Does politicization – the expansion of the scope of national conflict – shape EU policy design? Are the functional pressures shaping design disrupted?
We address these questions with regard to the EU economic governance regime in this @jepp_journal article.
We reach the following conclusions:
a) This regime, based heavily on Council-centred enforcement, is clearly not in line with standard liberal-intergovernmental expectations about policy design, especially given significant noncompliance.
The first figure below illustrates how enforcement-related prerogatives are pooled within the Council, rather than delegated to the Commission, as liberal-intergovernmentalism suggests, despite the extensive noncompliance. The second figure shows the patterns of noncompliance with this regime across time and member states.
b) We argue that this design has more to do with salience and severe implementation uncertainties, related to somewhat arbitrary criteria, like the reference values, and to unobservable quantities, whose measurement depends on uncertain estimates, THAN with politicization.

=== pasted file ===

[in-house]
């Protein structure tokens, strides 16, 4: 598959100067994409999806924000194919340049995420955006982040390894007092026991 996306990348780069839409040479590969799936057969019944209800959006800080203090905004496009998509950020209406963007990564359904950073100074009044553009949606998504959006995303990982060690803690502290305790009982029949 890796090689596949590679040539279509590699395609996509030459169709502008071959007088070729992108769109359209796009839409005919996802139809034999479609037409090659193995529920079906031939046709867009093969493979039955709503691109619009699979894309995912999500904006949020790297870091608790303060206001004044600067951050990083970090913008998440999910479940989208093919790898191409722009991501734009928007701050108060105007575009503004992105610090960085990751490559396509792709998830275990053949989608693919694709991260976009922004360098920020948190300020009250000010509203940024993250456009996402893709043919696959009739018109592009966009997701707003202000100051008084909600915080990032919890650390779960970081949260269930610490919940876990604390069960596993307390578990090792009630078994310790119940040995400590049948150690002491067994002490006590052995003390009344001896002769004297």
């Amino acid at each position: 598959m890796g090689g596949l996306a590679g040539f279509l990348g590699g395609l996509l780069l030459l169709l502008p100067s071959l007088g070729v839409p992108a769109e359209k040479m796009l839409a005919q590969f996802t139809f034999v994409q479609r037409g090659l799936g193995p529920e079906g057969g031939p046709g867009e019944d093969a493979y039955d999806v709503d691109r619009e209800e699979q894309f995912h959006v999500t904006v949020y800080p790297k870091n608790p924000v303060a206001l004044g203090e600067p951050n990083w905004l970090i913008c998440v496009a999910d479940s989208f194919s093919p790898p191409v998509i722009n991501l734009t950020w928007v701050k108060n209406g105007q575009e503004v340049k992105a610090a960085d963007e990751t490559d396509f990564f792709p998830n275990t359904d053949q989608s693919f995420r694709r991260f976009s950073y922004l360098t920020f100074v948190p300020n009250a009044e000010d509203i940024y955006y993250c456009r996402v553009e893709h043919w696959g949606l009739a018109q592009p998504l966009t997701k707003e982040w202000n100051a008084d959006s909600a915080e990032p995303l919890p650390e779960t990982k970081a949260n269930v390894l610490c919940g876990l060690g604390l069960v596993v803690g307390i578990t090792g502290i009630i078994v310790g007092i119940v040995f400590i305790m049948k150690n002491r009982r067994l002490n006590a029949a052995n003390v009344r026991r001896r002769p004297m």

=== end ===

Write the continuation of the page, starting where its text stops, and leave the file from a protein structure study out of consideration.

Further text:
For instance, the Council is unlikely to heavily rely on Commission enforcement if the measurement of the output gap is highly uncertain.
c) Yet, problems of compliance and commitment, threats of exclusion and veto, issue linkages, path dependencies, and supranational involvement remain central in explaining the overall direction of reforms toward national tightening, limitation of Council authority and delegation to the Commission, despite recent politicization
d) Note however that this was a case where mass domestic politicization was triggered BY noncompliance and elite conflict. So we should not conclude that politicization is necessarily epiphenomenal for policy design.
Thanks to the special issue editors: C. Reh, C. Koop, and E. Bressanelli.
Franchino, Fabio, and Camilla Mariotto (2020) ‘Politicisation and Economic Governance Design ‘ Journal of European Public Policy, 27:3, 460-480.